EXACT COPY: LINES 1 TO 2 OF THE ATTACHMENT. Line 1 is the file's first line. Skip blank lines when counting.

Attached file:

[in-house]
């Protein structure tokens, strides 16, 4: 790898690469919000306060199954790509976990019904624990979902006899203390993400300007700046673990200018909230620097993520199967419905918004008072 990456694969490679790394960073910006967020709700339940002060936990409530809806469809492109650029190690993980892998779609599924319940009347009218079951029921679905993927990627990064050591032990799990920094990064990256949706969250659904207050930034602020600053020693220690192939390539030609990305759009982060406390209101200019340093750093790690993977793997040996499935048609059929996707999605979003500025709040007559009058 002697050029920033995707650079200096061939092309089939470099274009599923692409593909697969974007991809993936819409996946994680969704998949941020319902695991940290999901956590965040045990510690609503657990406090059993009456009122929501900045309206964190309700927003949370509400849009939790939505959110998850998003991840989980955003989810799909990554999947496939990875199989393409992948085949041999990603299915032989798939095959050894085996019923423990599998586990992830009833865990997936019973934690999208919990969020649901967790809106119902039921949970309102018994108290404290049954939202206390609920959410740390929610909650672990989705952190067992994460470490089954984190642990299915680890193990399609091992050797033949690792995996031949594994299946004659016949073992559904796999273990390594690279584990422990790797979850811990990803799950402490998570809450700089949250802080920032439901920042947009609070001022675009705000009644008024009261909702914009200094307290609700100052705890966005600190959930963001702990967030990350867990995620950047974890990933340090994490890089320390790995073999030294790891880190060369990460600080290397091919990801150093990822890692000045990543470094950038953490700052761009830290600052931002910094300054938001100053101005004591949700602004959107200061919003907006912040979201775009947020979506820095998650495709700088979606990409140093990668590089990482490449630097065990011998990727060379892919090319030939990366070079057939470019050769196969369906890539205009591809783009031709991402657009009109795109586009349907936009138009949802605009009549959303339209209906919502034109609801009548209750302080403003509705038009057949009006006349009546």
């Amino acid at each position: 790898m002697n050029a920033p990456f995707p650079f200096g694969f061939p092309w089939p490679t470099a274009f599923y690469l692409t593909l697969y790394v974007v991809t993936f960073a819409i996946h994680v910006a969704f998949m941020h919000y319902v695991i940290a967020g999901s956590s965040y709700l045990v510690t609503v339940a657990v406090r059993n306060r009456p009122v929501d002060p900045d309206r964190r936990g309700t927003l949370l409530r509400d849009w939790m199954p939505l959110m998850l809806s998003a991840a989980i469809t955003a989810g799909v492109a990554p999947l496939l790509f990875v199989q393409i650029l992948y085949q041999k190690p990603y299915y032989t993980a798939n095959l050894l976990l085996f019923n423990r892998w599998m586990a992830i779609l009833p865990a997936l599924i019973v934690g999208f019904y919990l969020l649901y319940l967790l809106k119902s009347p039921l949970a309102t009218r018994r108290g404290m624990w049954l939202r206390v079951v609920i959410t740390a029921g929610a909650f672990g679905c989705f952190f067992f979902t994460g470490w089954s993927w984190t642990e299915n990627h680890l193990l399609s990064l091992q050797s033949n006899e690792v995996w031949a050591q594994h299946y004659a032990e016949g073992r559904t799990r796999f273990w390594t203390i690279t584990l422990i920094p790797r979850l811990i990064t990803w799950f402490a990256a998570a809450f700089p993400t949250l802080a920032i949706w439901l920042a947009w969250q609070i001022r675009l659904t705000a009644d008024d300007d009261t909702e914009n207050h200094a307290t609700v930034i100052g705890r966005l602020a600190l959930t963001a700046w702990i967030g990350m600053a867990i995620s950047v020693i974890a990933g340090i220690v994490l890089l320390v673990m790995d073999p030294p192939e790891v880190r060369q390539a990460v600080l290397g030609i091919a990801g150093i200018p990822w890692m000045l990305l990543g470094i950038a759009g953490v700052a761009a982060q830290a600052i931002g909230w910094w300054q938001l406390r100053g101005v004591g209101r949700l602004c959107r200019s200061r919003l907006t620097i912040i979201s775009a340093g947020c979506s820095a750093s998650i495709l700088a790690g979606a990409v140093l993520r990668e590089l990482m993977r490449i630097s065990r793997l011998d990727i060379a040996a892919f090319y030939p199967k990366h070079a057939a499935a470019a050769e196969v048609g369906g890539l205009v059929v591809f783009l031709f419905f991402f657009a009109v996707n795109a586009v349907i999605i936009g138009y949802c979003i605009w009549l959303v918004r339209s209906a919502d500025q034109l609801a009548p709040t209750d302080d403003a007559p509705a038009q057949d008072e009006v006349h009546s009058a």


[in-house]
């Protein structure tokens, strides 16, 4: 790898690469919000306060199954790509976990019904624990979902006899203390993400300007700046673990200018909230620097993520199967419905918004008072 990456694969490679790394960073910006967020709700339940002060936990409530809806469809492109650029190690993980892998779609599924319940009347009218079951029921679905993927990627990064050591032990799990920094990064990256949706969250659904207050930034602020600053020693220690192939390539030609990305759009982060406390209101200019340093750093790690993977793997040996499935048609059929996707999605979003500025709040007559009058 002697050029920033995707650079200096061939092309089939470099274009599923692409593909697969974007991809993936819409996946994680969704998949941020319902695991940290999901956590965040045990510690609503657990406090059993009456009122929501900045309206964190309700927003949370509400849009939790939505959110998850998003991840989980955003989810799909990554999947496939990875199989393409992948085949041999990603299915032989798939095959050894085996019923423990599998586990992830009833865990997936019973934690999208919990969020649901967790809106119902039921949970309102018994108290404290049954939202206390609920959410740390929610909650672990989705952190067992994460470490089954984190642990299915680890193990399609091992050797033949690792995996031949594994299946004659016949073992559904796999273990390594690279584990422990790797979850811990990803799950402490998570809450700089949250802080920032439901920042947009609070001022675009705000009644008024009261909702914009200094307290609700100052705890966005600190959930963001702990967030990350867990995620950047974890990933340090994490890089320390790995073999030294790891880190060369990460600080290397091919990801150093990822890692000045990543470094950038953490700052761009830290600052931002910094300054938001100053101005004591949700602004959107200061919003907006912040979201775009947020979506820095998650495709700088979606990409140093990668590089990482490449630097065990011998990727060379892919090319030939990366070079057939470019050769196969369906890539205009591809783009031709991402657009009109795109586009349907936009138009949802605009009549959303339209209906919502034109609801009548209750302080403003509705038009057949009006006349009546």